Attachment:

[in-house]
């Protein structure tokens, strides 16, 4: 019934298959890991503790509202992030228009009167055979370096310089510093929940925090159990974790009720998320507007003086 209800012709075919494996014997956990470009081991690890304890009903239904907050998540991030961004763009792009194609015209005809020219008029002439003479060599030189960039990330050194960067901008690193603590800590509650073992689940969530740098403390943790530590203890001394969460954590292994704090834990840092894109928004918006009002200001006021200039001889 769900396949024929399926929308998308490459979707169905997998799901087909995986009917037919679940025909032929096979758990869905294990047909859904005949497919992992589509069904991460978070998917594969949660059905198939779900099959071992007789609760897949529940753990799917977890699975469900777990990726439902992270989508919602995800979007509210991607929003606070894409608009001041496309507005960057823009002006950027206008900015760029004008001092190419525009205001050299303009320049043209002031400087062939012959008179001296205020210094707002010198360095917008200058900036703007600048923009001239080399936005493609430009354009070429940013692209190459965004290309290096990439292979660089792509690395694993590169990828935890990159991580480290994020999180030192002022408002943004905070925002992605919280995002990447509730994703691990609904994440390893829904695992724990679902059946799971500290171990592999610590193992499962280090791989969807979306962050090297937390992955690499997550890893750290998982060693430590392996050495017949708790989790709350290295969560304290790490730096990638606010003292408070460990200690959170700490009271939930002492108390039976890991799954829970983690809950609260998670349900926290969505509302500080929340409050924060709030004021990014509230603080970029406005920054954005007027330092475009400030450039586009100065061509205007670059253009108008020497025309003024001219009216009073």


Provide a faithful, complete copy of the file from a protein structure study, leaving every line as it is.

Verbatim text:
[in-house]
């Protein structure tokens, strides 16, 4: 019934298959890991503790509202992030228009009167055979370096310089510093929940925090159990974790009720998320507007003086 209800012709075919494996014997956990470009081991690890304890009903239904907050998540991030961004763009792009194609015209005809020219008029002439003479060599030189960039990330050194960067901008690193603590800590509650073992689940969530740098403390943790530590203890001394969460954590292994704090834990840092894109928004918006009002200001006021200039001889 769900396949024929399926929308998308490459979707169905997998799901087909995986009917037919679940025909032929096979758990869905294990047909859904005949497919992992589509069904991460978070998917594969949660059905198939779900099959071992007789609760897949529940753990799917977890699975469900777990990726439902992270989508919602995800979007509210991607929003606070894409608009001041496309507005960057823009002006950027206008900015760029004008001092190419525009205001050299303009320049043209002031400087062939012959008179001296205020210094707002010198360095917008200058900036703007600048923009001239080399936005493609430009354009070429940013692209190459965004290309290096990439292979660089792509690395694993590169990828935890990159991580480290994020999180030192002022408002943004905070925002992605919280995002990447509730994703691990609904994440390893829904695992724990679902059946799971500290171990592999610590193992499962280090791989969807979306962050090297937390992955690499997550890893750290998982060693430590392996050495017949708790989790709350290295969560304290790490730096990638606010003292408070460990200690959170700490009271939930002492108390039976890991799954829970983690809950609260998670349900926290969505509302500080929340409050924060709030004021990014509230603080970029406005920054954005007027330092475009400030450039586009100065061509205007670059253009108008020497025309003024001219009216009073």